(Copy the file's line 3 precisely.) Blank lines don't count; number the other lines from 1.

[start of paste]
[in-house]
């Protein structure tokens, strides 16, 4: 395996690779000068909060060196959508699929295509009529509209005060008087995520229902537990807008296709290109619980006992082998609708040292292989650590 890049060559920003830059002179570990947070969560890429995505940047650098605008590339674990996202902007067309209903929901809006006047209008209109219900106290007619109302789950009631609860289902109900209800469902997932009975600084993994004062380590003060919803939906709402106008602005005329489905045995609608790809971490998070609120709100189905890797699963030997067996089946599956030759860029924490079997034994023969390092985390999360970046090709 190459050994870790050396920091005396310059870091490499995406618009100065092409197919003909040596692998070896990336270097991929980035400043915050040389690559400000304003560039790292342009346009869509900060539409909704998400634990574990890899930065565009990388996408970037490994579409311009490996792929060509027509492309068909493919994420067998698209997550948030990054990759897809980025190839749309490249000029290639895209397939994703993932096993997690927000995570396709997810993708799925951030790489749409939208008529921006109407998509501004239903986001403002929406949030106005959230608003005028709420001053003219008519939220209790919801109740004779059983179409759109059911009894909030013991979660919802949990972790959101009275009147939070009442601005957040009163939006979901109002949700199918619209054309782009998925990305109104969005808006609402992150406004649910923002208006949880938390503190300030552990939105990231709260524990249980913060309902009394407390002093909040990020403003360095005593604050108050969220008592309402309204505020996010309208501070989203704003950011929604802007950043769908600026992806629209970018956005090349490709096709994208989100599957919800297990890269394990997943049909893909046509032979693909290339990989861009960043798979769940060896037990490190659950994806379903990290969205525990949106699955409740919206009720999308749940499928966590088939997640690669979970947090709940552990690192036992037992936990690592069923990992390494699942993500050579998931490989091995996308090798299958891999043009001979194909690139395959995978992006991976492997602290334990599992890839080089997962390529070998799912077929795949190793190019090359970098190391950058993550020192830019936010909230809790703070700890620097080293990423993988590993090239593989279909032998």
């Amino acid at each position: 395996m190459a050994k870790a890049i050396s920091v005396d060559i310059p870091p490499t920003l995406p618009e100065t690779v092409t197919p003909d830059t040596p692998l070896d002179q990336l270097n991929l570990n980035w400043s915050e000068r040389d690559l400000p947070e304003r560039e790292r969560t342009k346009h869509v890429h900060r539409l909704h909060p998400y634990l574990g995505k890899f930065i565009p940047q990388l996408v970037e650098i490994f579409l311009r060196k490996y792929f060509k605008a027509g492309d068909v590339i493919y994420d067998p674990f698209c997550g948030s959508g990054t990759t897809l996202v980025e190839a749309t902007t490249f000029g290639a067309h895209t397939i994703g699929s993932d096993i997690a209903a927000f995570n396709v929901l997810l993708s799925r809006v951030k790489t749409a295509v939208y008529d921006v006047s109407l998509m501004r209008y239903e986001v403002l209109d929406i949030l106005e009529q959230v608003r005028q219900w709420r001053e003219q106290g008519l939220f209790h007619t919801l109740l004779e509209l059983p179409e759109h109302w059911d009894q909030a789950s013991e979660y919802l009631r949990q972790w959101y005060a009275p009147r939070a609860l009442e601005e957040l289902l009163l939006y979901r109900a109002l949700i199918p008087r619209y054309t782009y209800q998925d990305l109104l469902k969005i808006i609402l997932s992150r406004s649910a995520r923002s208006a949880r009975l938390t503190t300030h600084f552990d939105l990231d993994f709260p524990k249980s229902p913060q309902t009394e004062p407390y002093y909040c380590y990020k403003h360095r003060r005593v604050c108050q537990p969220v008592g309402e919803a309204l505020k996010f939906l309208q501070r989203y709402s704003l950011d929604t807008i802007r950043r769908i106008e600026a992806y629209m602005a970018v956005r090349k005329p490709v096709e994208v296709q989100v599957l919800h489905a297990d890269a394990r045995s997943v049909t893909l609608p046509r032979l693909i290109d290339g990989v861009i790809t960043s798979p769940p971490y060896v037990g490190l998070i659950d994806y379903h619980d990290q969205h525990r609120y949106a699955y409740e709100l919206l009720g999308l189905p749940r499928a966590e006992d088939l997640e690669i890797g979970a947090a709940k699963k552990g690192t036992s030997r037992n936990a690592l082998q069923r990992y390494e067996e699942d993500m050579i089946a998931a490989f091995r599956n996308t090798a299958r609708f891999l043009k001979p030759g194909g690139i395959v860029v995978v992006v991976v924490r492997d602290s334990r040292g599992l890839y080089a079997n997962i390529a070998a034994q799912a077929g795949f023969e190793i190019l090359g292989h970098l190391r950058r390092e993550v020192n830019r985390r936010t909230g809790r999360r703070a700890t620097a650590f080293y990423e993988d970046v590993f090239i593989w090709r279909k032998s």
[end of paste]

């Amino acid at each position: 395996m190459a050994k870790a890049i050396s920091v005396d060559i310059p870091p490499t920003l995406p618009e100065t690779v092409t197919p003909d830059t040596p692998l070896d002179q990336l270097n991929l570990n980035w400043s915050e000068r040389d690559l400000p947070e304003r560039e790292r969560t342009k346009h869509v890429h900060r539409l909704h909060p998400y634990l574990g995505k890899f930065i565009p940047q990388l996408v970037e650098i490994f579409l311009r060196k490996y792929f060509k605008a027509g492309d068909v590339i493919y994420d067998p674990f698209c997550g948030s959508g990054t990759t897809l996202v980025e190839a749309t902007t490249f000029g290639a067309h895209t397939i994703g699929s993932d096993i997690a209903a927000f995570n396709v929901l997810l993708s799925r809006v951030k790489t749409a295509v939208y008529d921006v006047s109407l998509m501004r209008y239903e986001v403002l209109d929406i949030l106005e009529q959230v608003r005028q219900w709420r001053e003219q106290g008519l939220f209790h007619t919801l109740l004779e509209l059983p179409e759109h109302w059911d009894q909030a789950s013991e979660y919802l009631r949990q972790w959101y005060a009275p009147r939070a609860l009442e601005e957040l289902l009163l939006y979901r109900a109002l949700i199918p008087r619209y054309t782009y209800q998925d990305l109104l469902k969005i808006i609402l997932s992150r406004s649910a995520r923002s208006a949880r009975l938390t503190t300030h600084f552990d939105l990231d993994f709260p524990k249980s229902p913060q309902t009394e004062p407390y002093y909040c380590y990020k403003h360095r003060r005593v604050c108050q537990p969220v008592g309402e919803a309204l505020k996010f939906l309208q501070r989203y709402s704003l950011d929604t807008i802007r950043r769908i106008e600026a992806y629209m602005a970018v956005r090349k005329p490709v096709e994208v296709q989100v599957l919800h489905a297990d890269a394990r045995s997943v049909t893909l609608p046509r032979l693909i290109d290339g990989v861009i790809t960043s798979p769940p971490y060896v037990g490190l998070i659950d994806y379903h619980d990290q969205h525990r609120y949106a699955y409740e709100l919206l009720g999308l189905p749940r499928a966590e006992d088939l997640e690669i890797g979970a947090a709940k699963k552990g690192t036992s030997r037992n936990a690592l082998q069923r990992y390494e067996e699942d993500m050579i089946a998931a490989f091995r599956n996308t090798a299958r609708f891999l043009k001979p030759g194909g690139i395959v860029v995978v992006v991976v924490r492997d602290s334990r040292g599992l890839y080089a079997n997962i390529a070998a034994q799912a077929g795949f023969e190793i190019l090359g292989h970098l190391r950058r390092e993550v020192n830019r985390r936010t909230g809790r999360r703070a700890t620097a650590f080293y990423e993988d970046v590993f090239i593989w090709r279909k032998s």